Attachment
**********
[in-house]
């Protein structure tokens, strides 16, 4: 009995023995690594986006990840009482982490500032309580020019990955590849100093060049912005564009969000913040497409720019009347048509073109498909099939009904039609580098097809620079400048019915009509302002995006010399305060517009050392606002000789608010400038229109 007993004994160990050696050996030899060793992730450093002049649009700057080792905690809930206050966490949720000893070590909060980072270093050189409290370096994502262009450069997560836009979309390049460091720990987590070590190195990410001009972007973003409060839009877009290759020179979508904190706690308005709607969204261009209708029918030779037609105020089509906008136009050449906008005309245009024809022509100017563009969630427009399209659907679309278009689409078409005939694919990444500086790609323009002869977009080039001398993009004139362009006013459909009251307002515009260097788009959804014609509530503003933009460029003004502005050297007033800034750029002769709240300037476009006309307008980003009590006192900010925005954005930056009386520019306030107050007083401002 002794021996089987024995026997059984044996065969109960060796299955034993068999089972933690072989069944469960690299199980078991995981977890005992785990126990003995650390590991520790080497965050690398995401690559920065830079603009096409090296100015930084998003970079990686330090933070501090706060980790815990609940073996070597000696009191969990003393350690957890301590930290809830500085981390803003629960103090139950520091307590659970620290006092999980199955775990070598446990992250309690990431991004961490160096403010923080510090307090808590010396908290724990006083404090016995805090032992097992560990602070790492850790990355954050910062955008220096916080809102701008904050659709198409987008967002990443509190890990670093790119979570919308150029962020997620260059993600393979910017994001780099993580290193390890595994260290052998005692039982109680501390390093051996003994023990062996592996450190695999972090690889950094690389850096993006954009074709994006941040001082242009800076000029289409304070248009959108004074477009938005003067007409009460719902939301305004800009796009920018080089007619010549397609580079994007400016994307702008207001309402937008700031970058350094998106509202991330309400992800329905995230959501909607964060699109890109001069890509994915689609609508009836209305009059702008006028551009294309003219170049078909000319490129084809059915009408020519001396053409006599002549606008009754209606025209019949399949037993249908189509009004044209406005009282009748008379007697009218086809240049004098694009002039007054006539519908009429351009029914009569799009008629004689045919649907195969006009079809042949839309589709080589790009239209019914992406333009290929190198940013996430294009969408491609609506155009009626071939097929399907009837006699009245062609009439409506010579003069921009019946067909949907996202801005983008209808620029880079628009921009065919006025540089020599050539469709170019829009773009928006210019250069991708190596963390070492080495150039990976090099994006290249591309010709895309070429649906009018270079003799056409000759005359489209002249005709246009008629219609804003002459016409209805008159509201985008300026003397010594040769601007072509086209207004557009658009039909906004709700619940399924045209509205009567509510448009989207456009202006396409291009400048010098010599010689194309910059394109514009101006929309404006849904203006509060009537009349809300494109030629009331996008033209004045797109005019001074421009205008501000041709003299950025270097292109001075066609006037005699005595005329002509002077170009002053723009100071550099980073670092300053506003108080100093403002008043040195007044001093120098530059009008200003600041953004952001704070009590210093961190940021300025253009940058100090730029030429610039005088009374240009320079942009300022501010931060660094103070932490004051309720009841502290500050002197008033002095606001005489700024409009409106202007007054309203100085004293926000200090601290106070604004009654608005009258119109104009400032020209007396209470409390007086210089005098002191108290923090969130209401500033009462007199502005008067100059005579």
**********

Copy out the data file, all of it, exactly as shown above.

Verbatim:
[in-house]
């Protein structure tokens, strides 16, 4: 009995023995690594986006990840009482982490500032309580020019990955590849100093060049912005564009969000913040497409720019009347048509073109498909099939009904039609580098097809620079400048019915009509302002995006010399305060517009050392606002000789608010400038229109 007993004994160990050696050996030899060793992730450093002049649009700057080792905690809930206050966490949720000893070590909060980072270093050189409290370096994502262009450069997560836009979309390049460091720990987590070590190195990410001009972007973003409060839009877009290759020179979508904190706690308005709607969204261009209708029918030779037609105020089509906008136009050449906008005309245009024809022509100017563009969630427009399209659907679309278009689409078409005939694919990444500086790609323009002869977009080039001398993009004139362009006013459909009251307002515009260097788009959804014609509530503003933009460029003004502005050297007033800034750029002769709240300037476009006309307008980003009590006192900010925005954005930056009386520019306030107050007083401002 002794021996089987024995026997059984044996065969109960060796299955034993068999089972933690072989069944469960690299199980078991995981977890005992785990126990003995650390590991520790080497965050690398995401690559920065830079603009096409090296100015930084998003970079990686330090933070501090706060980790815990609940073996070597000696009191969990003393350690957890301590930290809830500085981390803003629960103090139950520091307590659970620290006092999980199955775990070598446990992250309690990431991004961490160096403010923080510090307090808590010396908290724990006083404090016995805090032992097992560990602070790492850790990355954050910062955008220096916080809102701008904050659709198409987008967002990443509190890990670093790119979570919308150029962020997620260059993600393979910017994001780099993580290193390890595994260290052998005692039982109680501390390093051996003994023990062996592996450190695999972090690889950094690389850096993006954009074709994006941040001082242009800076000029289409304070248009959108004074477009938005003067007409009460719902939301305004800009796009920018080089007619010549397609580079994007400016994307702008207001309402937008700031970058350094998106509202991330309400992800329905995230959501909607964060699109890109001069890509994915689609609508009836209305009059702008006028551009294309003219170049078909000319490129084809059915009408020519001396053409006599002549606008009754209606025209019949399949037993249908189509009004044209406005009282009748008379007697009218086809240049004098694009002039007054006539519908009429351009029914009569799009008629004689045919649907195969006009079809042949839309589709080589790009239209019914992406333009290929190198940013996430294009969408491609609506155009009626071939097929399907009837006699009245062609009439409506010579003069921009019946067909949907996202801005983008209808620029880079628009921009065919006025540089020599050539469709170019829009773009928006210019250069991708190596963390070492080495150039990976090099994006290249591309010709895309070429649906009018270079003799056409000759005359489209002249005709246009008629219609804003002459016409209805008159509201985008300026003397010594040769601007072509086209207004557009658009039909906004709700619940399924045209509205009567509510448009989207456009202006396409291009400048010098010599010689194309910059394109514009101006929309404006849904203006509060009537009349809300494109030629009331996008033209004045797109005019001074421009205008501000041709003299950025270097292109001075066609006037005699005595005329002509002077170009002053723009100071550099980073670092300053506003108080100093403002008043040195007044001093120098530059009008200003600041953004952001704070009590210093961190940021300025253009940058100090730029030429610039005088009374240009320079942009300022501010931060660094103070932490004051309720009841502290500050002197008033002095606001005489700024409009409106202007007054309203100085004293926000200090601290106070604004009654608005009258119109104009400032020209007396209470409390007086210089005098002191108290923090969130209401500033009462007199502005008067100059005579």